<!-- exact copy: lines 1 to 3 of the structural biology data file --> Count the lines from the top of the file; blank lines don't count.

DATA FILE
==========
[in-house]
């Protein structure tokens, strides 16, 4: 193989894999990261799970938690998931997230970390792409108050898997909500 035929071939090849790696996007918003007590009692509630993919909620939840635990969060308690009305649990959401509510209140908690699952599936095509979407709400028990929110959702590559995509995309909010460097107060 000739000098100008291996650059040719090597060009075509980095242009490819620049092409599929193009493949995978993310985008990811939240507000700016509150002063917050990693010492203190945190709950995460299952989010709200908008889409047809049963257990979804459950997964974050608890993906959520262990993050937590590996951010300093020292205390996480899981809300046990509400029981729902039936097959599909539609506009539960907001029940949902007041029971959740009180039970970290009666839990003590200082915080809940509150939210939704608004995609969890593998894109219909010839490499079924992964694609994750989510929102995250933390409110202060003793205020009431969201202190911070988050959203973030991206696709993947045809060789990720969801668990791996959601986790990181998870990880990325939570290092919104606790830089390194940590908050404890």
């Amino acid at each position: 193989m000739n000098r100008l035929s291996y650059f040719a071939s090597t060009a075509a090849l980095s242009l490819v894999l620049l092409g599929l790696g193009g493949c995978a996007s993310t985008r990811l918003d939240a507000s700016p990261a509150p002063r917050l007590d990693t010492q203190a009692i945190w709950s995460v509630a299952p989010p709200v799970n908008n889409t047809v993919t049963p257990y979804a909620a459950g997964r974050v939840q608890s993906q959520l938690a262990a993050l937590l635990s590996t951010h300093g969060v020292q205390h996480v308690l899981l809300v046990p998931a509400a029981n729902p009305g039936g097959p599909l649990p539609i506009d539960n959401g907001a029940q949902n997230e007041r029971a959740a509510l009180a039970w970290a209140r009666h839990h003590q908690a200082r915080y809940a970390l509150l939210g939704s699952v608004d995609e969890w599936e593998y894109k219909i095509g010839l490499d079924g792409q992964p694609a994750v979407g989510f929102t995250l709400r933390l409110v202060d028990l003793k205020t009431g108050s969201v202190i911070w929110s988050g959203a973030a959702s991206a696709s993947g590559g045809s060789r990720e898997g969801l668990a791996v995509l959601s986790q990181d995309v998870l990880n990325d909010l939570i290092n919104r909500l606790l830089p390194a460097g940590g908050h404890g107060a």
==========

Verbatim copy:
[in-house]
């Protein structure tokens, strides 16, 4: 193989894999990261799970938690998931997230970390792409108050898997909500 035929071939090849790696996007918003007590009692509630993919909620939840635990969060308690009305649990959401509510209140908690699952599936095509979407709400028990929110959702590559995509995309909010460097107060 000739000098100008291996650059040719090597060009075509980095242009490819620049092409599929193009493949995978993310985008990811939240507000700016509150002063917050990693010492203190945190709950995460299952989010709200908008889409047809049963257990979804459950997964974050608890993906959520262990993050937590590996951010300093020292205390996480899981809300046990509400029981729902039936097959599909539609506009539960907001029940949902007041029971959740009180039970970290009666839990003590200082915080809940509150939210939704608004995609969890593998894109219909010839490499079924992964694609994750989510929102995250933390409110202060003793205020009431969201202190911070988050959203973030991206696709993947045809060789990720969801668990791996959601986790990181998870990880990325939570290092919104606790830089390194940590908050404890």
């Amino acid at each position: 193989m000739n000098r100008l035929s291996y650059f040719a071939s090597t060009a075509a090849l980095s242009l490819v894999l620049l092409g599929l790696g193009g493949c995978a996007s993310t985008r990811l918003d939240a507000s700016p990261a509150p002063r917050l007590d990693t010492q203190a009692i945190w709950s995460v509630a299952p989010p709200v799970n908008n889409t047809v993919t049963p257990y979804a909620a459950g997964r974050v939840q608890s993906q959520l938690a262990a993050l937590l635990s590996t951010h300093g969060v020292q205390h996480v308690l899981l809300v046990p998931a509400a029981n729902p009305g039936g097959p599909l649990p539609i506009d539960n959401g907001a029940q949902n997230e007041r029971a959740a509510l009180a039970w970290a209140r009666h839990h003590q908690a200082r915080y809940a970390l509150l939210g939704s699952v608004d995609e969890w599936e593998y894109k219909i095509g010839l490499d079924g792409q992964p694609a994750v979407g989510f929102t995250l709400r933390l409110v202060d028990l003793k205020t009431g108050s969201v202190i911070w929110s988050g959203a973030a959702s991206a696709s993947g590559g045809s060789r990720e898997g969801l668990a791996v995509l959601s986790q990181d995309v998870l990880n990325d909010l939570i290092n919104r909500l606790l830089p390194a460097g940590g908050h404890g107060a």